Marsupial mammals differ from placental mammals in that female marsupials have a fur-lined pouch (marsupium) on their abdomens. Young are born in an embryonic state after a very short gestation period; they complete their development attached to a nipple inside the mother’s pouch. Each embryonic baby must make its way from the vaginal opening to the pouch and attach itself to a nipple where it will complete its development for several more weeks. Males are not involved in rearing the babies at all. Because newborn marsupials must climb up to their mother's nipples, their front limbs are much more developed than the rest of their bodies at the time of birth. This requirement possibly has resulted in the limited range of locomotor adaptations in marsupials compared to placentals. Their young ones return to the pouch to sleep, and if danger threatens, will seek refuge in its mother's pouch for safety, even after they have grown up.
Total dependence, need of protection and covering like womb
Marsupials differ from placental mammals because they give birth to very underdeveloped pups and their further development occurs in the mother’s pouch. This is something very special about marsupials and it is expressed in patients as being totally dependent like an infant, in need of total care, in need of extreme protection and safety, and very attached to the mother. They feel safe as if in the womb, they like to be covered from all sides, wrapped up completely. “I cannot do anything on my own” “two worlds: inside is safe, protective, warm and cozy while outside is dangerous and frightening”.
Expression words: Womb, Second womb, Second home, Dependent like infant, Total dependency, Need of protection and Safety, Two worlds inside and outside, Warm and cozy, Covered up from all the sides, Withdraw in my world, Outside is threatening and dangerous, Panicky
Vulnerable, fearful and need of safety and protection
Naturally, they feel unfit for the world; they feel vulnerable or incapable to face the harsh world. They need to retreat or curl up in a safe place. They are fearful and need safety and protection which gives them the feeling of warmth and coziness, like the mother’s womb.
Low self-esteem and low self confidence
They feel unfit for the world: superficially it looks like low self confidence, but when we probe deeply it is an incapability to face the harsh world due to their vulnerability. They try to have familiar things around them and do familiar things; they do not wish to try anything new.
Primitive, simple, naïve
Marsupials are similar to Matridonal remedies, the difference is that marsupials are simple and naïve and their requirements are also simple. You cannot see any complexity in them. They think that they are unfit for this world because it is too complex. People easily make them look foolish because of their simplicity. That doesn’t mean they are stupid or foolish, they are simply innocent. They are intelligent enough to understand everything but they don’t like selfishness and other worldly things; they like to have everything simple and straight forward. Their love for ancient things, history and nostalgia is another way the primitive aspect is expressed by these beautiful creatures. They fear any change, they hold onto familiarity. Consequently, they will not try anything new.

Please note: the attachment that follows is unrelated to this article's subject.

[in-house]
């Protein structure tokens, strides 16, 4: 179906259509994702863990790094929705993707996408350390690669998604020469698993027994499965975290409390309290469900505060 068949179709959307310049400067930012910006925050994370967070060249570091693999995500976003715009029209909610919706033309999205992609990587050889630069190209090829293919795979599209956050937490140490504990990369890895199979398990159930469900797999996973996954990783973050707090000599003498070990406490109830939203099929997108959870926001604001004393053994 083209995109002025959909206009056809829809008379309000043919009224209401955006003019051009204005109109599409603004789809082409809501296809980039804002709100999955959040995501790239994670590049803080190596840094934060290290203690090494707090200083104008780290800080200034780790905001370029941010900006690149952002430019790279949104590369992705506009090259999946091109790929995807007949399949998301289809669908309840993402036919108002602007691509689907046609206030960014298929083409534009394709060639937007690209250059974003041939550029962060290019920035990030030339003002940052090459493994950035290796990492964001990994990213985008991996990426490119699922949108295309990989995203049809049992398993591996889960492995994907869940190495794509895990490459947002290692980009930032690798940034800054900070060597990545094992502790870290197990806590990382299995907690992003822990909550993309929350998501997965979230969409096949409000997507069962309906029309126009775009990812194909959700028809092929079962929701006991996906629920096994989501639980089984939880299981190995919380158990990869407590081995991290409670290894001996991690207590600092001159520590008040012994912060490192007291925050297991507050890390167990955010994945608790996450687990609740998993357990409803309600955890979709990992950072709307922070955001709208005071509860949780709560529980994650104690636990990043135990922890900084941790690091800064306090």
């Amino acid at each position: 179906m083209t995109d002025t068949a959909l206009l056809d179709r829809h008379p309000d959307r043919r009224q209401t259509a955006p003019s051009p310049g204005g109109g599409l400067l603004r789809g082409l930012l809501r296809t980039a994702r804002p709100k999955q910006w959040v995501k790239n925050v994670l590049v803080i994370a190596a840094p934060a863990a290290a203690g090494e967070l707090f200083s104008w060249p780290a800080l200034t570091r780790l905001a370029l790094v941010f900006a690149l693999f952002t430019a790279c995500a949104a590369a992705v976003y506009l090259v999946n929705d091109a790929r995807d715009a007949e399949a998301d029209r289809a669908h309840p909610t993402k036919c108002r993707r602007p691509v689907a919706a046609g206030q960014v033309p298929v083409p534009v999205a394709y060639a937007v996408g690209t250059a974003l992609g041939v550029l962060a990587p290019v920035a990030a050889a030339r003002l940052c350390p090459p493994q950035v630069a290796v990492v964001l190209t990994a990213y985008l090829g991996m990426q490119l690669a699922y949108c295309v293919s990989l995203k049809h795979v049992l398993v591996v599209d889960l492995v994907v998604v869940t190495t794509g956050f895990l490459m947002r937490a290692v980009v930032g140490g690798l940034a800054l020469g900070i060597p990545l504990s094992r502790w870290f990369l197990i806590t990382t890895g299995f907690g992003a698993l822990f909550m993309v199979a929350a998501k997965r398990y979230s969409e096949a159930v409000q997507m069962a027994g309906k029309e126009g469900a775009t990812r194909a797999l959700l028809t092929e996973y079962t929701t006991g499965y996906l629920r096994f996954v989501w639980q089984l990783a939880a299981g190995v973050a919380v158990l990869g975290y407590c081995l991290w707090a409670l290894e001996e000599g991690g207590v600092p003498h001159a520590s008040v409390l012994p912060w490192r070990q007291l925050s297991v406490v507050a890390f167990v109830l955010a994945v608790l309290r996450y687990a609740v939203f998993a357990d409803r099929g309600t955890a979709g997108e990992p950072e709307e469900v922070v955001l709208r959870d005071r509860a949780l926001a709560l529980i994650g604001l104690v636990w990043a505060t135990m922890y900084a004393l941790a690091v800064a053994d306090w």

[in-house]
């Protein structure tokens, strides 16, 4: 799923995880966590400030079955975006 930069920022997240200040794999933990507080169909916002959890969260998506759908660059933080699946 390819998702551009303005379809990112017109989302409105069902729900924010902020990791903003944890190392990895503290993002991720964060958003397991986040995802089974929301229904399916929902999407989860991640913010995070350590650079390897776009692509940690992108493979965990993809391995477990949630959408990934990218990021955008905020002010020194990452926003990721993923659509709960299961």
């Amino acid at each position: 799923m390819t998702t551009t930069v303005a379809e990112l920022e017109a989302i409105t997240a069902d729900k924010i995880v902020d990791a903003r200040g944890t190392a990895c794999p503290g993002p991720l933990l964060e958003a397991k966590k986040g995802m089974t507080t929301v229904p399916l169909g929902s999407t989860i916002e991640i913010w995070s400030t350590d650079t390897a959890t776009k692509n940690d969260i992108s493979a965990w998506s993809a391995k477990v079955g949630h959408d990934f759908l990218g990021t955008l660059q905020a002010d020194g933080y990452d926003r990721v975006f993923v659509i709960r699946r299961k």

Expression words: Primitive, Naïve, Simplicity, Simple, Innocent, Fear of extricated from the world, Unfit for this world, Love of historic life, Nostalgia of past, Dislike this selfish world, Interest of historic lifestyle/living, Memory of past, Hold on familiar belief, Change is threatening, Dislike of any change
Kangaroos have large, powerful hind legs, large feet adapted for leaping, a long muscular tail for balance and a small head. This fast and energy-efficient method of travel, “hopping” has evolved because of the need to regularly cover large distances in search of food and water, rather than the need to escape predators. Kangaroos are adept swimmers and often flee into waterways if threatened by a predator. If pursued into the water, a kangaroo may use its forepaws to hold the predator underwater so as to drown it. Groups of kangaroos are called mobs. Mobs usually have 10 or more kangaroos in them. Living in mobs provides protection for some of the weaker members of the group. One common behavior is nose touching and sniffing, which mostly occurs when a new individual joins a group. However, most fights are preceded by two males scratching, grooming and boxing each other. Kangaroos get dazzled by headlights or startled by engine noise and often leap in front of cars.
I am dispossessed… where can I live?
In essence, the story of Lac macropi gigantei seems to tell the story of the Land and of Australia’s first people and their struggle to retain possession of their land